OUT OF THE STORM

THE END OF THE CIVIL WAR, APRIL-JUNE 1865

National Public Radio producer Trudeau (The Last Citadel, 1991; Bloody Roads South, 1989), completing a fine trilogy of works about the Civil War, recounts the turbulent collapse of the Confederacy in the months following Lee's surrender at Appomattox Courthouse. ``General readers are so taken with the simple drama of Appomattox,'' Trudeau writes in his preface, ``that many continue to believe that the Civil War ended with that incident.'' Nothing could be farther from the truth, according to Trudeau: At the time of Lee's surrender, Confederate armies were still in the field in North Carolina, Alabama, and the trans-Mississippi, and it was far from obvious to the leaders of the North that the Confederacy would not continue to fight, even though the Richmond government had fled after the collapse of Lee's army. Trudeau reports events great and small in this three-month period in 1865 that transformed America: the final clashes and the surrender of the remaining Confederate armies, Lincoln's assassination, the capture of Jefferson Davis, the sinking of the steamboat Sultana in the Mississippi (heading north with over 1,500 former Union prisoners on board), and the tragic May 25 magazine explosion in Mobile, Alabama. The last actual battle between Union and Confederate forces was a skirmish at Palmito Ranch, Texas, on May 13; although it was not a resounding Union victory, the combatants themselves recognized that it represented the end of the war. Finally, Trudeau writes about the triumphant march of the Union armies in Washington on May 23, and the setting of the stage for Reconstruction. Superb and important—another ground-breaking achievement in research and narration for Trudeau, covering a period not often examined in depth by Civil War historians.

Pub Date: April 29, 1994

ISBN: 0-316-85328-3

Page Count: 496

Publisher: Little, Brown

Review Posted Online: May 20, 2010

Kirkus Reviews Issue: March 1, 1994

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The author's youthfulness helps to assure the inevitable comparison with the Anne Frank diary although over and above the...

NIGHT

Elie Wiesel spent his early years in a small Transylvanian town as one of four children. 

He was the only one of the family to survive what Francois Maurois, in his introduction, calls the "human holocaust" of the persecution of the Jews, which began with the restrictions, the singularization of the yellow star, the enclosure within the ghetto, and went on to the mass deportations to the ovens of Auschwitz and Buchenwald. There are unforgettable and horrifying scenes here in this spare and sombre memoir of this experience of the hanging of a child, of his first farewell with his father who leaves him an inheritance of a knife and a spoon, and of his last goodbye at Buchenwald his father's corpse is already cold let alone the long months of survival under unconscionable conditions.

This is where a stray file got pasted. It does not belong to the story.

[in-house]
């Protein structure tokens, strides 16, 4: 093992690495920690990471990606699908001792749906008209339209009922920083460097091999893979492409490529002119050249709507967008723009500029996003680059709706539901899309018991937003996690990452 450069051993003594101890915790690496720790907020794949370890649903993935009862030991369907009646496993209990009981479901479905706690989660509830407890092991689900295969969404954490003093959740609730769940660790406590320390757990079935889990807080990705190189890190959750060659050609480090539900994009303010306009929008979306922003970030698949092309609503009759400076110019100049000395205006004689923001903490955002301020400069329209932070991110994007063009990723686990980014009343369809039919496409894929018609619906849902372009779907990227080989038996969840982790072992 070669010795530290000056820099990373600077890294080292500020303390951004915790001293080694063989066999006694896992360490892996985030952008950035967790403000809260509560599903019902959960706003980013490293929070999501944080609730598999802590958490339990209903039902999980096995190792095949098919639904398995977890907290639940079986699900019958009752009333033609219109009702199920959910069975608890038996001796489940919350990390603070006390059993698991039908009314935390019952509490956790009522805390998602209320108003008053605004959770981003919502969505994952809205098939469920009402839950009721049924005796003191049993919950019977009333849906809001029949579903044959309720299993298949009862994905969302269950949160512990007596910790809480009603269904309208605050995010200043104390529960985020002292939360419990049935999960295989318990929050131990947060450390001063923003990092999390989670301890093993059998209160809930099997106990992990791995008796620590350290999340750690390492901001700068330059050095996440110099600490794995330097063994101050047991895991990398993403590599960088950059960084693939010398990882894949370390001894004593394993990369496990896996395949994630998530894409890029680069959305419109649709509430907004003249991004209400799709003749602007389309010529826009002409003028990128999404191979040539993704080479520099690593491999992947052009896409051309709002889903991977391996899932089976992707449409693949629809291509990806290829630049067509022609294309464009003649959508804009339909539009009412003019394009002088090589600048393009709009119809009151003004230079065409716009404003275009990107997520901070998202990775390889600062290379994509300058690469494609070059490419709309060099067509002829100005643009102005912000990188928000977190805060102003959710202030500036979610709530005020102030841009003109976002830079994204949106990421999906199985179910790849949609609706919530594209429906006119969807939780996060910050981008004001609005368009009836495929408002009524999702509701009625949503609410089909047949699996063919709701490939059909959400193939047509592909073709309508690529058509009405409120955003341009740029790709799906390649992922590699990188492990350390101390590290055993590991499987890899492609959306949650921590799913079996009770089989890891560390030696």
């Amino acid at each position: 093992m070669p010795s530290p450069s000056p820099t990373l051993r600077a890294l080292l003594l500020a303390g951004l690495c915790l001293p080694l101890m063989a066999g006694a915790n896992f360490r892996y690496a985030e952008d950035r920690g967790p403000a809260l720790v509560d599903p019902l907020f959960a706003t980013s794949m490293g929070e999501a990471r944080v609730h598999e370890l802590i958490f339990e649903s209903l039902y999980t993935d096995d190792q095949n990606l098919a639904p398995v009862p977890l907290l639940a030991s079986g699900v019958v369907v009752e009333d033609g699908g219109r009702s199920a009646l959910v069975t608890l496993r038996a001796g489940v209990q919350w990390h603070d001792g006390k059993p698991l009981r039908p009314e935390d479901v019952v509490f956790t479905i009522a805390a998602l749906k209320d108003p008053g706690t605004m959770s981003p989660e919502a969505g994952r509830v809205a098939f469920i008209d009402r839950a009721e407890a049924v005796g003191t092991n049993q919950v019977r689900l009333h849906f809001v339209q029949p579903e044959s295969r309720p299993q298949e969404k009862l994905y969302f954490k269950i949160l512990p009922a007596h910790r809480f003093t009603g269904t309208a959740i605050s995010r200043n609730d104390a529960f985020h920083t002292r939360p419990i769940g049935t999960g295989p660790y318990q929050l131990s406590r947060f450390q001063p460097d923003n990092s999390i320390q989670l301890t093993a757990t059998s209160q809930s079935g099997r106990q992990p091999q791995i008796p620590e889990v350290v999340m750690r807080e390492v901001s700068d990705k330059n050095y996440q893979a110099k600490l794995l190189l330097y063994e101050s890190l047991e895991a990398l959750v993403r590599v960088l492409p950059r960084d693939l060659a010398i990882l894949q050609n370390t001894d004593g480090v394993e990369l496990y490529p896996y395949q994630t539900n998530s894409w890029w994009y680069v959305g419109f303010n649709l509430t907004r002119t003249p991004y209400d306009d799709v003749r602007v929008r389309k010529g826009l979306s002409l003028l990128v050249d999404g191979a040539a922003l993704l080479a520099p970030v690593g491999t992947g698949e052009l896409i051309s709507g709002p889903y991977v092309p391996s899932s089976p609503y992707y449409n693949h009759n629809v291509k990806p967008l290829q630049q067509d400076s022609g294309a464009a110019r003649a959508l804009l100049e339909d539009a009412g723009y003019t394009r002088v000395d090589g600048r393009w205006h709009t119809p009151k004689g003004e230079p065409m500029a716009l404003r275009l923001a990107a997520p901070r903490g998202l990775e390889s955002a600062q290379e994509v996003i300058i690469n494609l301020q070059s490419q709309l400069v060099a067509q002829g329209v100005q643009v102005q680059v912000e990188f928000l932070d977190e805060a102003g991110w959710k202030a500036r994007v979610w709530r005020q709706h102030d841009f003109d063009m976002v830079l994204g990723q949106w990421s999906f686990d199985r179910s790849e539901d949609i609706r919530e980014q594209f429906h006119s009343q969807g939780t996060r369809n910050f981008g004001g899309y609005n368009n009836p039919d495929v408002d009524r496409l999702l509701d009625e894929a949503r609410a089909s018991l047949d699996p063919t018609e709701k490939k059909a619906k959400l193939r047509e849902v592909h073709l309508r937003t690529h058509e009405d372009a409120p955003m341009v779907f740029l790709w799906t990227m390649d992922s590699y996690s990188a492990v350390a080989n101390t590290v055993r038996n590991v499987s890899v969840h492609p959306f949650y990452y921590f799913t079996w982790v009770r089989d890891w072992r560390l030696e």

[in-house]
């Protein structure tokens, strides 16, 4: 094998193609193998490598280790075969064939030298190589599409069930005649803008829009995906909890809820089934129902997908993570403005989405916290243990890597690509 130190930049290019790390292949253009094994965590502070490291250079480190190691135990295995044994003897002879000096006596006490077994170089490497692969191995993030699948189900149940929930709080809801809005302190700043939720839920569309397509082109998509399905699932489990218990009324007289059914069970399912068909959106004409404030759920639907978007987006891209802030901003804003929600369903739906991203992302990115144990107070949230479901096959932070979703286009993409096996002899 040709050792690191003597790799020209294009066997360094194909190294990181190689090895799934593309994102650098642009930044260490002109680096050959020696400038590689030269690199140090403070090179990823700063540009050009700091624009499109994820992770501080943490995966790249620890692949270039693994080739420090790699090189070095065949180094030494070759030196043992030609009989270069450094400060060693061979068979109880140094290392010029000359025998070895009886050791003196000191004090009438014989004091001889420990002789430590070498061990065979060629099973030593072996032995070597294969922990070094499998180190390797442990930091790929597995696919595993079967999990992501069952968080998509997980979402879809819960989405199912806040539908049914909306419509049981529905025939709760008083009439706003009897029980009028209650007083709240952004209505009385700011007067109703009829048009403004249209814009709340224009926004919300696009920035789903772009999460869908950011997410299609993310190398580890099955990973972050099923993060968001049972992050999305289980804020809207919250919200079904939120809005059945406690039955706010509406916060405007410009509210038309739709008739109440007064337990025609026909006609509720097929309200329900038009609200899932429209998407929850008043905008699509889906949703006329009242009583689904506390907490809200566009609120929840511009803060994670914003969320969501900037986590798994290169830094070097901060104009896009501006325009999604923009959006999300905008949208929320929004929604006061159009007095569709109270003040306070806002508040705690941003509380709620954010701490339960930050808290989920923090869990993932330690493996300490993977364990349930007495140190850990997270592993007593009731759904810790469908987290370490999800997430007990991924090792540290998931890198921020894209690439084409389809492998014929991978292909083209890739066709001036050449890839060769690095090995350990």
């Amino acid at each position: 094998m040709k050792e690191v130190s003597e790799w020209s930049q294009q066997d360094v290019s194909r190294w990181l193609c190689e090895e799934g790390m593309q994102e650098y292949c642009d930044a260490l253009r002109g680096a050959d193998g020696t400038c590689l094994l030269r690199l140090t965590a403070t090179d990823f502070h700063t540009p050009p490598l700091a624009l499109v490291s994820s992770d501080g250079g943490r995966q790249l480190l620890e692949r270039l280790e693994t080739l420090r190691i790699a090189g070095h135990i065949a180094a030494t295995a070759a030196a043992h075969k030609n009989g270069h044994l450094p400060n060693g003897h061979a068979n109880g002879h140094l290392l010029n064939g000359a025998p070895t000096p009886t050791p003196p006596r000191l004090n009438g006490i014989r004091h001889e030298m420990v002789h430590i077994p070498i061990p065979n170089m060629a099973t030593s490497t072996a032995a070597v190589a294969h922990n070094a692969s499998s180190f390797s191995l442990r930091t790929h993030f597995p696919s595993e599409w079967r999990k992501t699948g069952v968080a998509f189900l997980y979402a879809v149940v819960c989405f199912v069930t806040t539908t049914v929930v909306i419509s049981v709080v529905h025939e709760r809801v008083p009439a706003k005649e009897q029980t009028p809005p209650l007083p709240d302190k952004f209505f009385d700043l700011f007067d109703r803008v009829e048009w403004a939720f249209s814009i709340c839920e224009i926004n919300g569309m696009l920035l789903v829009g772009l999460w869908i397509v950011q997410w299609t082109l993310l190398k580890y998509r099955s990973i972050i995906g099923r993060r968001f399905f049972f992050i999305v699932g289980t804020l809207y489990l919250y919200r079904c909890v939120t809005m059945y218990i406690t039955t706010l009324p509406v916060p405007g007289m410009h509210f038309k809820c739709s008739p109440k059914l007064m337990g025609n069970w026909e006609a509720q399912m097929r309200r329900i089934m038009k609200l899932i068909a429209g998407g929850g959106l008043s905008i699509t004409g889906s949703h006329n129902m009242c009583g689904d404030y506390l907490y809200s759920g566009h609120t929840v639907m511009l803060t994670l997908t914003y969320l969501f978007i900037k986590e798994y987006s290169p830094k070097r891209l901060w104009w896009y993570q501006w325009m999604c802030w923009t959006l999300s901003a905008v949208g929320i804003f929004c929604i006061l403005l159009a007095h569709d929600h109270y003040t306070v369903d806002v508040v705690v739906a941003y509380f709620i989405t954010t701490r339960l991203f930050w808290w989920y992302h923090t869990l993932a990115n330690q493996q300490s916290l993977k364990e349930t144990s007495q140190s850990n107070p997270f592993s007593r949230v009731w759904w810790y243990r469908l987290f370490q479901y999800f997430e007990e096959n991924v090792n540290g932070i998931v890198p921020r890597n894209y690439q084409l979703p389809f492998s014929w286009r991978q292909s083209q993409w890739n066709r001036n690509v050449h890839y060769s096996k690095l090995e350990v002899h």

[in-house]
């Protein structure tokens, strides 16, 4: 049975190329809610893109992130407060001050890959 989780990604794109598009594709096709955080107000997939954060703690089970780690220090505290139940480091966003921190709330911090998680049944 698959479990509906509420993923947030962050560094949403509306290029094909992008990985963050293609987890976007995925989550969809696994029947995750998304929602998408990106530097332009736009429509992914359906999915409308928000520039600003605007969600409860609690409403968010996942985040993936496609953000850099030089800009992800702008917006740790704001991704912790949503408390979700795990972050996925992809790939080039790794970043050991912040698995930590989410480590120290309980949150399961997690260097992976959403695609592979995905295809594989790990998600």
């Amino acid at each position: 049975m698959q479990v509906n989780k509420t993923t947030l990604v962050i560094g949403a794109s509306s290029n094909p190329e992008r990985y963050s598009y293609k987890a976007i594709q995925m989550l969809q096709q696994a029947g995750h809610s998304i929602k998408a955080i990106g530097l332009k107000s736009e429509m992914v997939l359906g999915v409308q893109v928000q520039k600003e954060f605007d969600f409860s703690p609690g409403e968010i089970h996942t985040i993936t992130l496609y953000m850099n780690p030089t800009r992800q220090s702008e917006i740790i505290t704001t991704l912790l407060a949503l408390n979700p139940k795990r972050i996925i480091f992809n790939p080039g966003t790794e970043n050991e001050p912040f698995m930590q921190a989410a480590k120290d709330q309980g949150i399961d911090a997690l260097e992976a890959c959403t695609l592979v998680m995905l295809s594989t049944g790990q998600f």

The author's youthfulness helps to assure the inevitable comparison with the Anne Frank diary although over and above the sphere of suffering shared, and in this case extended to the death march itself, there is no spiritual or emotional legacy here to offset any reader reluctance.

Pub Date: Jan. 16, 2006

ISBN: 0374500010

Page Count: 120

Publisher: Hill & Wang

Review Posted Online: Oct. 7, 2011

Kirkus Reviews Issue: Jan. 15, 2006

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A PEOPLE'S HISTORY OF THE UNITED STATES

For Howard Zinn, long-time civil rights and anti-war activist, history and ideology have a lot in common. Since he thinks that everything is in someone's interest, the historian—Zinn posits—has to figure out whose interests he or she is defining/defending/reconstructing (hence one of his previous books, The Politics of History). Zinn has no doubts about where he stands in this "people's history": "it is a history disrespectful of governments and respectful of people's movements of resistance." So what we get here, instead of the usual survey of wars, presidents, and institutions, is a survey of the usual rebellions, strikes, and protest movements. Zinn starts out by depicting the arrival of Columbus in North America from the standpoint of the Indians (which amounts to their standpoint as constructed from the observations of the Europeans); and, after easily establishing the cultural disharmony that ensued, he goes on to the importation of slaves into the colonies. Add the laborers and indentured servants that followed, plus women and later immigrants, and you have Zinn's amorphous constituency. To hear Zinn tell it, all anyone did in America at any time was to oppress or be oppressed; and so he obscures as much as his hated mainstream historical foes do—only in Zinn's case there is that absurd presumption that virtually everything that came to pass was the work of ruling-class planning: this amounts to one great indictment for conspiracy. Despite surface similarities, this is not a social history, since we get no sense of the fabric of life. Instead of negating the one-sided histories he detests, Zinn has merely reversed the image; the distortion remains.

Pub Date: Jan. 1, 1979

ISBN: 0061965588

Page Count: 772

Publisher: Harper & Row

Review Posted Online: May 26, 2012

Kirkus Reviews Issue: Jan. 1, 1979

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